THE RETIREMENT REALITY CHECK

Little things to keep in mind for life after work.

Decades ago, there was a popular book entitled What They Don’t Teach You at Harvard Business School. Perhaps someday, another book will appear to discuss certain aspects of the retirement experience that go unrecognized – the “fine print”, if you will. Here are some little things that can be frequently overlooked.

How will you save in retirement? More and more baby boomers are retiring with the hope that they can become centenarians. That may prove true thanks to healthcare advances and generally healthier lifestyles.

We all save for retirement; with our increasing longevity, we will also need to save in retirement for the (presumed) decades ahead. That means more than budgeting; it means investing with growth and tax efficiency in mind year after year.

Could your cash flow be more important than your savings? While the #1 retirement fear is someday running out of money, your income stream may actually prove more important than your retirement nest egg. How great will the income stream be from your accumulated wealth?

There’s a longstanding belief that retirees should withdraw about 4% of their savings annually. This “4% rule” became popular back in the 1990s, thanks to an influential article written by a financial advisor named Bill Bengen in the Journal of Financial Planning. While the “4% rule” has its followers, the respected economist William Sharpe (one of the minds behind Modern Portfolio Theory) dismissed it as simplistic and an open door to retirement income shortfalls in a widely cited 2009 essay in the Journal of Investment Management. 1

Volatility is pronounced in today’s financial markets, and the relative calm we knew prior to the last recession may take years to return. Because of this volatility, it is hard to imagine sticking to a hard-and- fast withdrawal rate in retirement – your annual withdrawal percentage may need to vary due to life and market factors.

What will you begin doing in retirement? In the classic retirement dream, every day feels like a Saturday. Your reward for decades of work is 24/7 freedom. But might all that freedom leave you bored?

Impossible, you say? It happens. Some people retire with only a vague idea of “what’s next”. After a few months or years, they find themselves in the doldrums. Shouldn’t they be doing something with all that time on their hands?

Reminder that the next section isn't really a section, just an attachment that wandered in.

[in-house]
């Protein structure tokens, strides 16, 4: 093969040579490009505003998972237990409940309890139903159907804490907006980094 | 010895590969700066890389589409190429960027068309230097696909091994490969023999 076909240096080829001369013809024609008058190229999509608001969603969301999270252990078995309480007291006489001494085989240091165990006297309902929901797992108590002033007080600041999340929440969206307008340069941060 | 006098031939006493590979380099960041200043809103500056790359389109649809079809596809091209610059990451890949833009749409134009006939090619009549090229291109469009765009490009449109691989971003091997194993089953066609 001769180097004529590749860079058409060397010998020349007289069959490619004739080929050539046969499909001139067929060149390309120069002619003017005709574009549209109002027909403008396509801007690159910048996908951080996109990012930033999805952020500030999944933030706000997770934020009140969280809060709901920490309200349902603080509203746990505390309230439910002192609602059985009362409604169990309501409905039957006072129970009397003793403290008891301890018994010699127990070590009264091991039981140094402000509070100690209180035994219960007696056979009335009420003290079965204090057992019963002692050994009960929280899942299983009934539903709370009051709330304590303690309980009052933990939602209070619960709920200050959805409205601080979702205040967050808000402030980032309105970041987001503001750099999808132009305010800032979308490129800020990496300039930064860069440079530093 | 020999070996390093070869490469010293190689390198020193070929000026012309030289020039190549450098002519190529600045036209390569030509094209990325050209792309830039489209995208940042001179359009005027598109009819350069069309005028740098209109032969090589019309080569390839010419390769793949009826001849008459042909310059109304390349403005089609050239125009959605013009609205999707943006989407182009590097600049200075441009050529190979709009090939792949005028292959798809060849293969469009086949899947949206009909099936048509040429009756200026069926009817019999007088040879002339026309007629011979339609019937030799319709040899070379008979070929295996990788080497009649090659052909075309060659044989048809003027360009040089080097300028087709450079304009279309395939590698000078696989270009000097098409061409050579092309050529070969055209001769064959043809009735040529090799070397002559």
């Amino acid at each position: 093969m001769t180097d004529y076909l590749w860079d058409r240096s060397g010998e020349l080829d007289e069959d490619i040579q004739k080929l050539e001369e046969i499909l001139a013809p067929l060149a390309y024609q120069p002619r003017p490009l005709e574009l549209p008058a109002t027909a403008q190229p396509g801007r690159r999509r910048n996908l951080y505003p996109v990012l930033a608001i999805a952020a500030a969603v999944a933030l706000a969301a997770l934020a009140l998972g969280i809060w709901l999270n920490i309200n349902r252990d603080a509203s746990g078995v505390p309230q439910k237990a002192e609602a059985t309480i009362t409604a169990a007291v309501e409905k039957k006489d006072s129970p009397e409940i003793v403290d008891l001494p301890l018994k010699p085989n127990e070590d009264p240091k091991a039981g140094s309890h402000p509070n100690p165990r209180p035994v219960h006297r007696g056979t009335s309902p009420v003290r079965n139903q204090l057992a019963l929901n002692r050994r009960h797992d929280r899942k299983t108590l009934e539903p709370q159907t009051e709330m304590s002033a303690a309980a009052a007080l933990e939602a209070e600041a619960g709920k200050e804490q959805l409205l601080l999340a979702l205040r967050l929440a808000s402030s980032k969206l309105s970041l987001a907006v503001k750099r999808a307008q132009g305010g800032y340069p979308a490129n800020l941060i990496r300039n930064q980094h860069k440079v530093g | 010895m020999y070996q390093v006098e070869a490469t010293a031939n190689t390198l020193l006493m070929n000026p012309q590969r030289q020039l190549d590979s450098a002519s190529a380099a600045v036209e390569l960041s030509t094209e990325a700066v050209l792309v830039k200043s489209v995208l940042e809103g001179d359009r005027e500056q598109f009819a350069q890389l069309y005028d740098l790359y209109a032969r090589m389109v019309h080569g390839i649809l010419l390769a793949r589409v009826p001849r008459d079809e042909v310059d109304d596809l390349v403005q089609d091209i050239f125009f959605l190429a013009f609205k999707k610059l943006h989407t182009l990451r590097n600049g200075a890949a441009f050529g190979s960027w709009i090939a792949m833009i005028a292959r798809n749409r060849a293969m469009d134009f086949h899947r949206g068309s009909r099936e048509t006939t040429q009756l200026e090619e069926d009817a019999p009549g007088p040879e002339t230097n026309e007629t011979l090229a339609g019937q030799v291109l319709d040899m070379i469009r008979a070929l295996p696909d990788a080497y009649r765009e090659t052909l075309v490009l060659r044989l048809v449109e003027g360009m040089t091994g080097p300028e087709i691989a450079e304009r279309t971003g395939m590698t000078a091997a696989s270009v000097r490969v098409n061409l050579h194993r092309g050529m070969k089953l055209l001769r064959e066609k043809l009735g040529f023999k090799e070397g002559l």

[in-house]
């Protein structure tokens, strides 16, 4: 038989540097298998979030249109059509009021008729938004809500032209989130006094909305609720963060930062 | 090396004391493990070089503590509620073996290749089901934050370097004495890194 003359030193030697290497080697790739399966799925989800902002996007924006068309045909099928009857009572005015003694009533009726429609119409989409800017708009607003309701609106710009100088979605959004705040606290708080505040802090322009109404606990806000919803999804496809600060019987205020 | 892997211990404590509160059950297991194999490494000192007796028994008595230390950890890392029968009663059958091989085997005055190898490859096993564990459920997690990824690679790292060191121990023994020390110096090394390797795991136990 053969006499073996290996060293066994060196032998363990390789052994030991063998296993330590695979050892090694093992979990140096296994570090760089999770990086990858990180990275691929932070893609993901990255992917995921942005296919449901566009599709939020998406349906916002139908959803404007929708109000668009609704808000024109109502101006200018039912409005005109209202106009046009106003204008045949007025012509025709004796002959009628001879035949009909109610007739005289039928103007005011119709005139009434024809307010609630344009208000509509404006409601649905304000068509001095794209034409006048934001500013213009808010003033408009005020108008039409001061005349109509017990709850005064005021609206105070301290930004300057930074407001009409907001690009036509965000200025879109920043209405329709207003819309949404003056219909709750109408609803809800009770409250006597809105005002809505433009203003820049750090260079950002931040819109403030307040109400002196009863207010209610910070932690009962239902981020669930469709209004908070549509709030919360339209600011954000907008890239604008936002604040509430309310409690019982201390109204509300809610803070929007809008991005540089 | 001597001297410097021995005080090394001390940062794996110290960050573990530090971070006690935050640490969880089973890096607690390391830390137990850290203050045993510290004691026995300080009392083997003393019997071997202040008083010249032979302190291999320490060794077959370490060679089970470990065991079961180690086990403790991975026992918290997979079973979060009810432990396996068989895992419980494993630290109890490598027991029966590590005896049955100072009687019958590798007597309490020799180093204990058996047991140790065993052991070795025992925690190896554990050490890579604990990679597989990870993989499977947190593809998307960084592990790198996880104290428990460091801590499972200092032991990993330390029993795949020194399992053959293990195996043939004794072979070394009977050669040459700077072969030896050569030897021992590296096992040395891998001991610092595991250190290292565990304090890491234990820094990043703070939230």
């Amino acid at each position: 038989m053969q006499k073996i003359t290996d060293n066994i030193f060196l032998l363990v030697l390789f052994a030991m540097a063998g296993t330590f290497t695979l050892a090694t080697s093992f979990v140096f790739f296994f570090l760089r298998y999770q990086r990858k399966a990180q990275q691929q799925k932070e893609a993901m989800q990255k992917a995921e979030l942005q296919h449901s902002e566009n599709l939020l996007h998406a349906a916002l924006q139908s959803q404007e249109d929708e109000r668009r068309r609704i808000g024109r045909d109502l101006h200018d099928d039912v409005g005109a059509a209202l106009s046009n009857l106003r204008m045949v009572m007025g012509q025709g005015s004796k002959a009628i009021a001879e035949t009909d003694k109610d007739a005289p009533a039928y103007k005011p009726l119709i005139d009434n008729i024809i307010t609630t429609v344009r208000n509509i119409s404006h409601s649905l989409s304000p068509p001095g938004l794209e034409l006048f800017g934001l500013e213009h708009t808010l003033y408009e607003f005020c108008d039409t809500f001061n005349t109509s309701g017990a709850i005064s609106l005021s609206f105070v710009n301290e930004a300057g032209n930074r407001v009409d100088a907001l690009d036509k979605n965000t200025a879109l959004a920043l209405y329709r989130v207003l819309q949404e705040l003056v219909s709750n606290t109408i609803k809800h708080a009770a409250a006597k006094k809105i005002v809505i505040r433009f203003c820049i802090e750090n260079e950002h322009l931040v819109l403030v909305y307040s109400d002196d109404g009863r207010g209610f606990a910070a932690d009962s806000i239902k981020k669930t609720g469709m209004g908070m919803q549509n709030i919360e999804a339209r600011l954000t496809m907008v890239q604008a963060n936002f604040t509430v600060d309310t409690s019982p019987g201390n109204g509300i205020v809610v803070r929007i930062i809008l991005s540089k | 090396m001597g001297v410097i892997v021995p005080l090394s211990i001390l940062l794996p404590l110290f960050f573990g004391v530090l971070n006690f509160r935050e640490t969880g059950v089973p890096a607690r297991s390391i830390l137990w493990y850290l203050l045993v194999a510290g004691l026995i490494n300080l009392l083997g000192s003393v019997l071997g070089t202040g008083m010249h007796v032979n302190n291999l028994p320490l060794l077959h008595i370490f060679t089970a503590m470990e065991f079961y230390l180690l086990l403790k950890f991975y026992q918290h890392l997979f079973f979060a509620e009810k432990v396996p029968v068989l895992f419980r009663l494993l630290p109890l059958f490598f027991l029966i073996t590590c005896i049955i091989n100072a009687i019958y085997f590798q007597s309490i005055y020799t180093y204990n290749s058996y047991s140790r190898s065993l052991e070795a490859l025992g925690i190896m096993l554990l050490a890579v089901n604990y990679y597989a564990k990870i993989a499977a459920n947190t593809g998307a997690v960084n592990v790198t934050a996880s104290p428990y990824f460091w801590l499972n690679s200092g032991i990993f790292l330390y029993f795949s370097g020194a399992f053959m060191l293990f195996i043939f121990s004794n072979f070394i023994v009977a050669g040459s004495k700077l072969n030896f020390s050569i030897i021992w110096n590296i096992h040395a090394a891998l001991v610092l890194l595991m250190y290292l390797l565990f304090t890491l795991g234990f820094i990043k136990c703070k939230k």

A goal-oriented retirement has its virtues. Purpose leads to objectives, objectives lead to plans, and plans can impart some structure and order to your days and weeks – and that can help cure retirement listlessness.

Will your spouse want to live the way that you live? Many couples retire with shared goals, but they find that their ambitions and day-to-day routines differ. Over time, this dissonance can be aggravating. A conversation or two may help you iron out potential conflicts. While your spouse’s “picture” of retirement will not simply be a mental photocopy of your own, the variance in retirement visions may surprise you.

When should you (and your spouse) claim Social Security benefits? “As soon as possible” may not be the wisest answer. An analysis is needed. Talk with the financial professional you trust and run the numbers. If you can wait and apply for Social Security strategically, you might realize as much as hundreds of thousands of dollars more in benefits over your lifetimes.

1 – http://www.forbes.com/forbes/2011/0523/investing-retirement-bill-bengen-savings-spending-solution.html

Getting Your Household Cash Flow Back Under Control

Developing a better budgeting process may be the biggest step toward that goal.

Where does your money go? If you find yourself asking that question from time to time, it may relate to cash flow within your household. Having a cash flow management system may be instrumental in restoring some financial control.

It is harder for a middle-class household to maintain financial control these days. If you find yourself too often living on margin (i.e., charging everything) and too infrequently with adequate cash in hand, you aren’t the only household feeling that way. Some major economic trends really have made it more challenging for households with mid-five-figure incomes. By many economic standards, today’s middle class has it harder than the middle class of generations past. Some telling statistics point to this…

*In 81% of U.S. counties, the median income is lower today than it was in 1999. Even though we are in a recovery, much of the job growth in the past few years has occurred within the service and retail sectors. (The average full-time U.S. retail worker earns less than $25,000 annually.)

*Between 1989 and 2014, the American economy grew by 83% (adjusting for inflation) with no real wage growth for middle-class households.